Huntingtin Disrupts Brain Cell Energy Production
Scientists from Massachusetts General Hospital in Boston have discovered a possible mechanism by which the protein huntingtin reduces energy production in brain cells in the hereditary disease Huntington's. This process is one of the reasons for cell death, leading to brain damage in those affected.
As the researchers led by Dimitri Krainc have now found out, in mice the modified huntingtin attaches itself to the gene of a main regulator in energy metabolism. As a result, the messenger RNA for the PGC-1-alpha factor can no longer be copied and the protein can no longer be formed. Among other things, PGC-1-alpha ensures that the cells build their "energy factories", the mitochondria.
In HD patients, energy production often becomes unbalanced years before any visible symptoms of the disease appear. The scientists suspect that PGC-1-alpha also plays a role in humans. That's why they now want to look for a substance that unblocks the regulatory factor and thus protects the brain cells early in the course of the disease.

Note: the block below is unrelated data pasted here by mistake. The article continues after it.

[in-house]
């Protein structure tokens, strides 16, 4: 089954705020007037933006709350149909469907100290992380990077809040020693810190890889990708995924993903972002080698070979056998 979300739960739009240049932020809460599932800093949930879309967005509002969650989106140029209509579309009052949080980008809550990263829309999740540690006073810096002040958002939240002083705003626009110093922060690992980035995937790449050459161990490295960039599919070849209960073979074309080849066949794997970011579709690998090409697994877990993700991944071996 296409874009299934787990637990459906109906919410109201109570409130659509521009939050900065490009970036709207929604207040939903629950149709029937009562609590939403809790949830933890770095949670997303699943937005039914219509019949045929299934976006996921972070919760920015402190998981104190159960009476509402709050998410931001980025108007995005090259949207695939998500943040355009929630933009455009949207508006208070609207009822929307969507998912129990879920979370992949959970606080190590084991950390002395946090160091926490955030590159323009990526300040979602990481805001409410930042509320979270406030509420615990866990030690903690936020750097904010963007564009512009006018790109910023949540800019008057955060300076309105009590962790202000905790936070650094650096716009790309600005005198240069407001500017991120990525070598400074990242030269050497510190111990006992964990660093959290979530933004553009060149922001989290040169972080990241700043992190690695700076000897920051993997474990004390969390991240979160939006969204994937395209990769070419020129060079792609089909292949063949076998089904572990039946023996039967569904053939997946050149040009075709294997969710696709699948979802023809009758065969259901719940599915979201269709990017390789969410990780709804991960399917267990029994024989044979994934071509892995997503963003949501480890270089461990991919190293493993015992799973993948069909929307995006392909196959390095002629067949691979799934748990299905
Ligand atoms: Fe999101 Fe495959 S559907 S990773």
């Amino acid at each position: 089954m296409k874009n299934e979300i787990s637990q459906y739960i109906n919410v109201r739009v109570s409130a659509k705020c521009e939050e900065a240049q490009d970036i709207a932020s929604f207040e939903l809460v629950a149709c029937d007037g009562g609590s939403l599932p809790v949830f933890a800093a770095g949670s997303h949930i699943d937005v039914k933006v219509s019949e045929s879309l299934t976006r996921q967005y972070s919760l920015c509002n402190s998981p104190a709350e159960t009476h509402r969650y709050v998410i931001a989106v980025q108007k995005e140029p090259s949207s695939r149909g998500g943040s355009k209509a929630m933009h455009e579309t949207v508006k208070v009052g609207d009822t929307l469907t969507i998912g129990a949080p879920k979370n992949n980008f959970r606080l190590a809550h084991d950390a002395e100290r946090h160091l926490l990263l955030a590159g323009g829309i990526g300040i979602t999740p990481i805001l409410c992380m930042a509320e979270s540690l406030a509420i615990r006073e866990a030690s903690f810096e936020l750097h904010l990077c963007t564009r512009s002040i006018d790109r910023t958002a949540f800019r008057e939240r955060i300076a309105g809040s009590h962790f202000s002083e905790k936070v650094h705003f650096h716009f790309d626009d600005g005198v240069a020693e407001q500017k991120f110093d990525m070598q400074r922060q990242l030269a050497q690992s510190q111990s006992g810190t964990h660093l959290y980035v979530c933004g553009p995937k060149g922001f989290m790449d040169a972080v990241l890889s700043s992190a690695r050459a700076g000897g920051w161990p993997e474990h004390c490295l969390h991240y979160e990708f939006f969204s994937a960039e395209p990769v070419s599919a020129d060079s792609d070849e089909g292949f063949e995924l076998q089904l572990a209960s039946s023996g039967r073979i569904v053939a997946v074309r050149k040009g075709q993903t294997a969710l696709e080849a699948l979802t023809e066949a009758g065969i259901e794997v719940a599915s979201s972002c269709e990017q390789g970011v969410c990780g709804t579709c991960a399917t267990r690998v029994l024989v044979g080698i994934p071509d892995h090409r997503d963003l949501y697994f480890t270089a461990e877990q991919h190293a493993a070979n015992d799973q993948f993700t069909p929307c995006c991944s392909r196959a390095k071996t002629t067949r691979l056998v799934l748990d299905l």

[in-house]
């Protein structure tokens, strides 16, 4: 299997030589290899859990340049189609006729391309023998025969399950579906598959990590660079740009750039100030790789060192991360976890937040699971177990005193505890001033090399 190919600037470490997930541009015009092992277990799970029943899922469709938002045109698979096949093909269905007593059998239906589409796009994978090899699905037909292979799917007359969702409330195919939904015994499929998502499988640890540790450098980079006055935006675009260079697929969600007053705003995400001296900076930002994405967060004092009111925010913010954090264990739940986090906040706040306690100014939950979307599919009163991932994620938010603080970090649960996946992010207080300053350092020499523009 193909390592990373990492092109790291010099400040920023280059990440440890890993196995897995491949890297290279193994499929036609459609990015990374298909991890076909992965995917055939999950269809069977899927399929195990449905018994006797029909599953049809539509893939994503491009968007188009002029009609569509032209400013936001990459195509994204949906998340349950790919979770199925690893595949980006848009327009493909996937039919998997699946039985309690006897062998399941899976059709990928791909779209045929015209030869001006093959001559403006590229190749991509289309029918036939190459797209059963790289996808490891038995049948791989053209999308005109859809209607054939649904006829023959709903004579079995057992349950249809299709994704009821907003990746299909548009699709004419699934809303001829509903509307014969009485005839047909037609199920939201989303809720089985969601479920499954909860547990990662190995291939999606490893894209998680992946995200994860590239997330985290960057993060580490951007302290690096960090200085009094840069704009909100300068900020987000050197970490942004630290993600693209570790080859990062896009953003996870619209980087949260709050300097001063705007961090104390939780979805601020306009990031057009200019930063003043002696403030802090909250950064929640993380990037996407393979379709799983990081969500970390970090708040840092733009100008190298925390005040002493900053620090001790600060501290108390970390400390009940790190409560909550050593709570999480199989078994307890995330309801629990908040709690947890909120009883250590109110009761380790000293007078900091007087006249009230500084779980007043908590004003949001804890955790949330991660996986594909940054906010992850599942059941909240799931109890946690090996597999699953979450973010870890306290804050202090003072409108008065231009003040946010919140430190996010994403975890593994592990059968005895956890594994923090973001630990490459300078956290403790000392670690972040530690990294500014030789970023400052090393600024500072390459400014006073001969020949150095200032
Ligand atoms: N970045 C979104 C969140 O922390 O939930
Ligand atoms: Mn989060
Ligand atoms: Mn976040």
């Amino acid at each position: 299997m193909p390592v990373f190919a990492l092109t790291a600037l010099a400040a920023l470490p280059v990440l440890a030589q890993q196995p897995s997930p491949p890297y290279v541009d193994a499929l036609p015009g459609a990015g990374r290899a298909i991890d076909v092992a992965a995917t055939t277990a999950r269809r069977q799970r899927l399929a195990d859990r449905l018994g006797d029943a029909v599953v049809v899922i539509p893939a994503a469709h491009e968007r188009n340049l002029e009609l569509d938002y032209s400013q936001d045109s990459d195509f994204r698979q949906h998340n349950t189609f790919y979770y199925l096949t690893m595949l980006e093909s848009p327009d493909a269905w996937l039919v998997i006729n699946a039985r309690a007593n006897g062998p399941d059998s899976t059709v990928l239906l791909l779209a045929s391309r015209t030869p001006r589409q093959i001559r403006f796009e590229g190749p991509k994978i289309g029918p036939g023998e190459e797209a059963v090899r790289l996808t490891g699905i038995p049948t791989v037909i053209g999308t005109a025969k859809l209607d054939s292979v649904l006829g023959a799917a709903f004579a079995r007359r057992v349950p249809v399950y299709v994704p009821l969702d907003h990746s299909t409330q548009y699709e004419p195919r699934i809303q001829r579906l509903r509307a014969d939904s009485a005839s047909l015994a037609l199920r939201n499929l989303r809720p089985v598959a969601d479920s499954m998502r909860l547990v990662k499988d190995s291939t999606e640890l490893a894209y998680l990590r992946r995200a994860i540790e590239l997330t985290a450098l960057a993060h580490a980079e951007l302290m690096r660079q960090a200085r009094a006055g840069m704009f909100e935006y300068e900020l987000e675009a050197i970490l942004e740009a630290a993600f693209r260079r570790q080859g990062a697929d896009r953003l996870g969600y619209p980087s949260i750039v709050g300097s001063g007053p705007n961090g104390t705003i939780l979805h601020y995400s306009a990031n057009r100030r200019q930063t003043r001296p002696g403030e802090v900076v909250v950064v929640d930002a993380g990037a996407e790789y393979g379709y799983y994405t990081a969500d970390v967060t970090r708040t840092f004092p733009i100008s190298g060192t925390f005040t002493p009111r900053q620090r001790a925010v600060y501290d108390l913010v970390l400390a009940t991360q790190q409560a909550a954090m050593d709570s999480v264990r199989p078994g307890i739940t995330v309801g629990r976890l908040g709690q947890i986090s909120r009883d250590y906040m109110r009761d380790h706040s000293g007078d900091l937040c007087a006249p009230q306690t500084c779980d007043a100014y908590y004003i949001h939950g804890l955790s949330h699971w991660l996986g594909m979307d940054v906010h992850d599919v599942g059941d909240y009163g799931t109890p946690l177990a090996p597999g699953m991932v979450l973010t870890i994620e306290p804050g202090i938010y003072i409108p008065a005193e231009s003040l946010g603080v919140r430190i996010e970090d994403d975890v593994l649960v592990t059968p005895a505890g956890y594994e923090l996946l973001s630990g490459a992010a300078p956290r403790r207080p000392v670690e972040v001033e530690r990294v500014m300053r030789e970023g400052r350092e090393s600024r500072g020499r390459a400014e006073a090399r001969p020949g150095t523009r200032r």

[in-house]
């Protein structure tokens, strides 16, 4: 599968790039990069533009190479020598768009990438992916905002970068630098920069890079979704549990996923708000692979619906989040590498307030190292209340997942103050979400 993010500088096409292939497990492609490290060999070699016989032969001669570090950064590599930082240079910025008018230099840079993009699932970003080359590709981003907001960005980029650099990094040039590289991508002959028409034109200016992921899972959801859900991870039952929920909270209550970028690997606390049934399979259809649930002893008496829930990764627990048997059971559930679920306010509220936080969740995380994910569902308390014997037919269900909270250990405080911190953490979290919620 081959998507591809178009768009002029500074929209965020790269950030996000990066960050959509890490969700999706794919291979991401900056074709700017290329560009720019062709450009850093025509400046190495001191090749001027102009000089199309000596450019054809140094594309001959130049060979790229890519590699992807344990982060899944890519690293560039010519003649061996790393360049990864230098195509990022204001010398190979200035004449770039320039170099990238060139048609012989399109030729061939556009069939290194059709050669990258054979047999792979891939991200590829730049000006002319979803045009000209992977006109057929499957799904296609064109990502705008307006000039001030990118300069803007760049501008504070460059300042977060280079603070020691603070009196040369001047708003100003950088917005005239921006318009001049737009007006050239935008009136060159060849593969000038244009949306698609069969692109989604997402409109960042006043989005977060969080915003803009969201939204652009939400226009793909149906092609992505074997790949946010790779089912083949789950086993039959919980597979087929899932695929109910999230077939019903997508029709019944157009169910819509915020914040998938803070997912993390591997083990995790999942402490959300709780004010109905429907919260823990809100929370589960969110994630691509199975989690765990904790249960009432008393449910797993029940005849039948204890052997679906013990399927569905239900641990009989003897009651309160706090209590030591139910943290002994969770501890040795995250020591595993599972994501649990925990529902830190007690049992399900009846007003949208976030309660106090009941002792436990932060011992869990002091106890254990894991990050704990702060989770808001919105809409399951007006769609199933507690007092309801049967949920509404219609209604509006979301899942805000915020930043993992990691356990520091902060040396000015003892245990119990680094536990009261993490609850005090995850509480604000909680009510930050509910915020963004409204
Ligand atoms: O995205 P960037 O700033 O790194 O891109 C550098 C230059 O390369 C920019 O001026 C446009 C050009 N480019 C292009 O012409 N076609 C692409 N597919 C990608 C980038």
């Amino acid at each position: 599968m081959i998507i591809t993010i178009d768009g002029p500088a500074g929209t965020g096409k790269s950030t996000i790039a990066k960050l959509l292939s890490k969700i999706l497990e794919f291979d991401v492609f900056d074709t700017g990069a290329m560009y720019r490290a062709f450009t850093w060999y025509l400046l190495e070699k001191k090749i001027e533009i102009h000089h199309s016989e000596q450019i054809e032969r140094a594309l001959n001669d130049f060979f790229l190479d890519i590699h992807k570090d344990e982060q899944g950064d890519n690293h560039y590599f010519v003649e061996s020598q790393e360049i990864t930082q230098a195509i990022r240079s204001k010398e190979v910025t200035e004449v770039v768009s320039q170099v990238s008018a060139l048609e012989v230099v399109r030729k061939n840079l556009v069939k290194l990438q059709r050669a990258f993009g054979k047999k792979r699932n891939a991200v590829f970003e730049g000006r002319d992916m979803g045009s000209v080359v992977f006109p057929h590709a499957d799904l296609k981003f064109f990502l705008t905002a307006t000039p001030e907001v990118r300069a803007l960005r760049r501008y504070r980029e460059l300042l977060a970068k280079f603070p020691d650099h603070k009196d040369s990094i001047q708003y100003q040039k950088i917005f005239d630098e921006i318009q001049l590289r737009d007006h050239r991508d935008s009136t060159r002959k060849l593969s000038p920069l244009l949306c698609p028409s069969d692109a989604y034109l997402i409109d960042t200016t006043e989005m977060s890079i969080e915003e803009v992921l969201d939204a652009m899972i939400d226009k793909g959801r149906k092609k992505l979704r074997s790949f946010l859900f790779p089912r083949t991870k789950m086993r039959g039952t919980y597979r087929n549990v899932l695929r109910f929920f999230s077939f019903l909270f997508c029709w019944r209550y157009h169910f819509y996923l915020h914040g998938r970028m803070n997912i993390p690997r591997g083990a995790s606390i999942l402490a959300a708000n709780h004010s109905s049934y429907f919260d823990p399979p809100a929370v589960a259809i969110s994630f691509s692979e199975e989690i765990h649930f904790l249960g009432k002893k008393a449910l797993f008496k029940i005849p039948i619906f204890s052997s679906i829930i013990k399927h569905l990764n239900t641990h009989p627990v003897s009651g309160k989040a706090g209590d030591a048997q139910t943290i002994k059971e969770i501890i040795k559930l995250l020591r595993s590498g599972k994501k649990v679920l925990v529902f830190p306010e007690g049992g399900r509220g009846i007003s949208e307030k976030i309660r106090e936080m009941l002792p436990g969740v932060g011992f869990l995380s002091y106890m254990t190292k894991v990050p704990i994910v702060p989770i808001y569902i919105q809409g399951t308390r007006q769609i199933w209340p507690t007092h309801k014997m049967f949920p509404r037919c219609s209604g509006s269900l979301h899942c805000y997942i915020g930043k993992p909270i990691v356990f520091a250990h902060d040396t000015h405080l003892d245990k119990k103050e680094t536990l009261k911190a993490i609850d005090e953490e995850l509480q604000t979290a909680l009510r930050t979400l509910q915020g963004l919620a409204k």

The neurodegenerative hereditary disease Huntington's disease is based on a mutation in chromosome 4. This change in the genome causes the protein huntingtin to contain too much of the amino acid glutamine. The fatal disease only manifests itself in adulthood and has so far been considered incurable. The people affected gradually lose control of their body and mind: over the years, involuntary movements increase, their personality changes fundamentally, and the patients often become aggressive. In the end, they are neither physically nor psychologically masters of themselves.